This could be for you if...
- you've experienced or witnessed something traumatic
- you keep remembering the event, despite not wanting to
- you feel like you're constantly on “high alert”
- you've become more dependent on alcohol or other drugs since the event
PTSD – What is it?
PTSD stands for post-traumatic stress disorder. Basically, when you experience a traumatic event like a car crash, violence, sexual assault or accident, it's normal to go to pieces straight afterwards. Some people get better over the course of a month or so. If the reaction lasts longer than a month, it's known as PTSD.
What causes PTSD?
Any of the things we've listed above, and any other traumatic event, can result in PTSD. It doesn't even need to have happened to you directly. If you witness a horrific event, you can also develop PTSD. If the situation you were in involved extreme fear, helplessness or horror, which makes it more likely that you'll have PTSD.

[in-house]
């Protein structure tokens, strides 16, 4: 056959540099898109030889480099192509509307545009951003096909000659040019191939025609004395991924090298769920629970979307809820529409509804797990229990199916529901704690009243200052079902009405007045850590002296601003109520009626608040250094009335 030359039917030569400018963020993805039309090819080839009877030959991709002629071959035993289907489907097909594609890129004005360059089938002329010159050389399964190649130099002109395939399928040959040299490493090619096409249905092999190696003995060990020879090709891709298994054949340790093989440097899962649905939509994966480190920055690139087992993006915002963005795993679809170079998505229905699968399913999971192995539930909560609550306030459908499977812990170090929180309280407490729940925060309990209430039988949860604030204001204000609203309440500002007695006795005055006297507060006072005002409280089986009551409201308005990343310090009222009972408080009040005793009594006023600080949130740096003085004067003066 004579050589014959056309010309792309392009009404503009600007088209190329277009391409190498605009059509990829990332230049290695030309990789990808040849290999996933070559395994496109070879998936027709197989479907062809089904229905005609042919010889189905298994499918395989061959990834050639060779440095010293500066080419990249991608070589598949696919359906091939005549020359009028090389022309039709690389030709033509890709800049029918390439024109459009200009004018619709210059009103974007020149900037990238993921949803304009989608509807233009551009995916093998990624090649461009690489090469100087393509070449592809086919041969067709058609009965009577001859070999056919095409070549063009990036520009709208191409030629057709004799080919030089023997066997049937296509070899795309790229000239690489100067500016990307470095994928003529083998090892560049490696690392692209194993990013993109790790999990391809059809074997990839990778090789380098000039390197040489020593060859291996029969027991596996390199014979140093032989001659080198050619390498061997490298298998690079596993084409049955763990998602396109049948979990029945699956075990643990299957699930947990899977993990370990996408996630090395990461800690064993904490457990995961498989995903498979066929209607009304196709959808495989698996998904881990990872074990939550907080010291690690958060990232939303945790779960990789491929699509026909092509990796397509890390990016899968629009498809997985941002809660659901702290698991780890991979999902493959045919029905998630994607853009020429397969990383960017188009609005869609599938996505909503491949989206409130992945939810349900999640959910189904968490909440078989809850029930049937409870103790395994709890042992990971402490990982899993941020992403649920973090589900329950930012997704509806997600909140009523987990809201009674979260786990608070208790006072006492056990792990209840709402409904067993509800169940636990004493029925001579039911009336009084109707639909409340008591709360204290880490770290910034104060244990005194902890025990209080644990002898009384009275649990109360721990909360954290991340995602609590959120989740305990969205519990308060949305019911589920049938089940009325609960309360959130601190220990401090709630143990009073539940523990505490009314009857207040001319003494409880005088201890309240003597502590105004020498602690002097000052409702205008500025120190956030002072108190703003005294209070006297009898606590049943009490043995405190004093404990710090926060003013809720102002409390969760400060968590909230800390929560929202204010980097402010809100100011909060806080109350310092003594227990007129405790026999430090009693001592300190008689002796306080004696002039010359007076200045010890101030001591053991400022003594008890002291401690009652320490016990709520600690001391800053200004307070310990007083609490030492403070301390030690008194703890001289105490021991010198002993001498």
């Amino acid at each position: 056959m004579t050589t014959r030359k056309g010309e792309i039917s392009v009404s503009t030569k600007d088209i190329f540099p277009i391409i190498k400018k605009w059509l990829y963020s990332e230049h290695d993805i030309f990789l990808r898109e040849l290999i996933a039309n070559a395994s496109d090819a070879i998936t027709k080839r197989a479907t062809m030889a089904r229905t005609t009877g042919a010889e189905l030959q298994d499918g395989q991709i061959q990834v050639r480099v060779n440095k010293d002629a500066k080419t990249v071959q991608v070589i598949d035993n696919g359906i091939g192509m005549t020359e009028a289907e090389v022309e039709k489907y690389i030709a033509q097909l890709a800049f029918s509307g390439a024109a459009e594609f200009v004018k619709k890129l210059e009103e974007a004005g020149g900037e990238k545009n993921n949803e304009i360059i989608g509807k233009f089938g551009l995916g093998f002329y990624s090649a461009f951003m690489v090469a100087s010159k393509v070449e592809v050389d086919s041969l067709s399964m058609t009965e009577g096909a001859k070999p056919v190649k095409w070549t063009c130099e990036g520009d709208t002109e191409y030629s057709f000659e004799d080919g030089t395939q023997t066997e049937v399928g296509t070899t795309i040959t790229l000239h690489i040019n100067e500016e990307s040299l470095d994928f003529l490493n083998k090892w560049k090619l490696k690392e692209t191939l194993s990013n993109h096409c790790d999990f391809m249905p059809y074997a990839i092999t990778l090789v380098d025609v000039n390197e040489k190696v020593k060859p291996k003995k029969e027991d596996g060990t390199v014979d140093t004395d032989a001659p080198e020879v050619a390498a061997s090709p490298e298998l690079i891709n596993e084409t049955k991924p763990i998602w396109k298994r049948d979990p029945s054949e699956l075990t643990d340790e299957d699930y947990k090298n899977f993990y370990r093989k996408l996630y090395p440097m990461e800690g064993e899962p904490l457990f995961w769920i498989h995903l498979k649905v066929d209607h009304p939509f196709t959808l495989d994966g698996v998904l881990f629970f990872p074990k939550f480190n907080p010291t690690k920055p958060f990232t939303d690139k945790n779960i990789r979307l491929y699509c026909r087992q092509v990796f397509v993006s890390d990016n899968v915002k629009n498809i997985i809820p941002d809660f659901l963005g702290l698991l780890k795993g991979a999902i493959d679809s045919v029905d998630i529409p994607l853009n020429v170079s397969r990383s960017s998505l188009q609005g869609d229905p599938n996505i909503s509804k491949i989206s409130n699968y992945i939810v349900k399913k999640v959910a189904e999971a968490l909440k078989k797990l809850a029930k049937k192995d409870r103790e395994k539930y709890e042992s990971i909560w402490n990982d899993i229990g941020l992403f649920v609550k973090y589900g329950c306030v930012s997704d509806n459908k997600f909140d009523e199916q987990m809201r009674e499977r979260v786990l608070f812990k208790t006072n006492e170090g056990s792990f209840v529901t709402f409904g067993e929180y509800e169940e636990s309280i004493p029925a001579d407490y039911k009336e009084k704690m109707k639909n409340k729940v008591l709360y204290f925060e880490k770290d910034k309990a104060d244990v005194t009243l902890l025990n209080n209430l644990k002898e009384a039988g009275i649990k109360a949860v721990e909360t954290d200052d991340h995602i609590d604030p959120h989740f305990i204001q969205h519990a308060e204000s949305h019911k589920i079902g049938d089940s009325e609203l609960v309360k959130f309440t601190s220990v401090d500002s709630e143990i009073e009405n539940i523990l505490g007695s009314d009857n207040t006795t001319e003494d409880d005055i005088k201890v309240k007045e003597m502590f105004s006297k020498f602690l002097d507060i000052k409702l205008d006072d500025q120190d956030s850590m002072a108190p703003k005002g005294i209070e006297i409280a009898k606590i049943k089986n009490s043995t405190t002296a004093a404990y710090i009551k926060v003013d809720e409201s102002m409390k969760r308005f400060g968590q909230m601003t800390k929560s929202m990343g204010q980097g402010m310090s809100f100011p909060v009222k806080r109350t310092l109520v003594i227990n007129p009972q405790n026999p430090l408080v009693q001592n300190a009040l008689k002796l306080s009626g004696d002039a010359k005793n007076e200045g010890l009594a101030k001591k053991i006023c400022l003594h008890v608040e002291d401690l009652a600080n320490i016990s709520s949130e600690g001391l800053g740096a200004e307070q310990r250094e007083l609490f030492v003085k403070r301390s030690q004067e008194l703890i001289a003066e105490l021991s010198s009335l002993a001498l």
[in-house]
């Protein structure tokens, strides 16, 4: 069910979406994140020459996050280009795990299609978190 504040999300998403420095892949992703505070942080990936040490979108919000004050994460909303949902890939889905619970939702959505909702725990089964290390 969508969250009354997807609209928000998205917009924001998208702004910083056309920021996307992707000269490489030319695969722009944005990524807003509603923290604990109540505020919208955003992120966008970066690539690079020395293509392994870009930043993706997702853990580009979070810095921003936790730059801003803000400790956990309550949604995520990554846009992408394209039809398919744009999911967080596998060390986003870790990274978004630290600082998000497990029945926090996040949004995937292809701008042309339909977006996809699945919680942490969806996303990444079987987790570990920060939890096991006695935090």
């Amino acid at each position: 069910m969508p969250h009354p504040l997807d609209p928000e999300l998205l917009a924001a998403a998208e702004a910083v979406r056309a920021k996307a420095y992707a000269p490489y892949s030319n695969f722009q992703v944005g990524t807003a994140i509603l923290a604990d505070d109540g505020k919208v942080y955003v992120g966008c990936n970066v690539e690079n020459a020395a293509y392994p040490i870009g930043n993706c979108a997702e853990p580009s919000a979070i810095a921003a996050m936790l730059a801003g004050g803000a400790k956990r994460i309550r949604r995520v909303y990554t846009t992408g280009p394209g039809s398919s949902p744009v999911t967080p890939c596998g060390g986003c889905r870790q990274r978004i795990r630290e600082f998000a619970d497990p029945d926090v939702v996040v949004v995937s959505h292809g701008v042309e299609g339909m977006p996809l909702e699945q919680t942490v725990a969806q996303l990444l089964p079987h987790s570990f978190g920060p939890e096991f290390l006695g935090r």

How will I know?
There are many signs of PTSD. The major one is that you're constantly reliving the traumatic event – whether it's in flashbacks, intrusive memories, dreams, or in any other way. Other signs that you've got PTSD can include:
- avoiding situations that might remind you of the trauma
- increased alertness and watchfulness
- being easily startled
- a quick, irrational temper
- relying more heavily on alcohol or drugs
What can I do?
The bad news is that you can't just wait for it to go away. On the plus side, you can take steps to deal with PTSD, and if you follow through with them, it will get better. You should see a doctor or psychologist to help treat the symptoms. If your first stop is a GP, they're likely to send you to a psychologist or psychiatrist for further treatment. Most cases take about 10-16 weeks of counselling to resolve.
Exercising, and returning to your old routines can help you heal faster too. You probably won't feel like it, but it'll help.
Finally, your doctor might decide to put you on short-term medication to help you feel better.